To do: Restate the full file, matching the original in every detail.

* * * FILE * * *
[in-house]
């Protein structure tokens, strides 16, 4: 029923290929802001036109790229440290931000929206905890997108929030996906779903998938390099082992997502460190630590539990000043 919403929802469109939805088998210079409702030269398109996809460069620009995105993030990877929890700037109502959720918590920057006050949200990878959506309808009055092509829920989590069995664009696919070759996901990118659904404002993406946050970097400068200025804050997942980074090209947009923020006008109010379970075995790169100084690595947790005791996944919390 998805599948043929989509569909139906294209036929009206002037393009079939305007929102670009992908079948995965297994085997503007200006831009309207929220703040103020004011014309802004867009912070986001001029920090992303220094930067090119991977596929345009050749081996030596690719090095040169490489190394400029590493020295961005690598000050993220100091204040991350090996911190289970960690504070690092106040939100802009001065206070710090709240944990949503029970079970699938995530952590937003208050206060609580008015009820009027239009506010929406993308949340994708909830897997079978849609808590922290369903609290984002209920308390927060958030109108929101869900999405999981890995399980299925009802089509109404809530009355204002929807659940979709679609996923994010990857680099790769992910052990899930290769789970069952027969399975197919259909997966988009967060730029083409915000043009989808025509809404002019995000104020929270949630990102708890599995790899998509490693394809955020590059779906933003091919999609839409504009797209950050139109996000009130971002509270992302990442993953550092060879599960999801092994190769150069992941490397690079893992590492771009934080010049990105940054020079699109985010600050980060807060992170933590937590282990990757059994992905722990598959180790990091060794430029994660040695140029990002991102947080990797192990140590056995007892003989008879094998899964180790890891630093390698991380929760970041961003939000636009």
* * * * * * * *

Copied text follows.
[in-house]
């Protein structure tokens, strides 16, 4: 029923290929802001036109790229440290931000929206905890997108929030996906779903998938390099082992997502460190630590539990000043 919403929802469109939805088998210079409702030269398109996809460069620009995105993030990877929890700037109502959720918590920057006050949200990878959506309808009055092509829920989590069995664009696919070759996901990118659904404002993406946050970097400068200025804050997942980074090209947009923020006008109010379970075995790169100084690595947790005791996944919390 998805599948043929989509569909139906294209036929009206002037393009079939305007929102670009992908079948995965297994085997503007200006831009309207929220703040103020004011014309802004867009912070986001001029920090992303220094930067090119991977596929345009050749081996030596690719090095040169490489190394400029590493020295961005690598000050993220100091204040991350090996911190289970960690504070690092106040939100802009001065206070710090709240944990949503029970079970699938995530952590937003208050206060609580008015009820009027239009506010929406993308949340994708909830897997079978849609808590922290369903609290984002209920308390927060958030109108929101869900999405999981890995399980299925009802089509109404809530009355204002929807659940979709679609996923994010990857680099790769992910052990899930290769789970069952027969399975197919259909997966988009967060730029083409915000043009989808025509809404002019995000104020929270949630990102708890599995790899998509490693394809955020590059779906933003091919999609839409504009797209950050139109996000009130971002509270992302990442993953550092060879599960999801092994190769150069992941490397690079893992590492771009934080010049990105940054020079699109985010600050980060807060992170933590937590282990990757059994992905722990598959180790990091060794430029994660040695140029990002991102947080990797192990140590056995007892003989008879094998899964180790890891630093390698991380929760970041961003939000636009």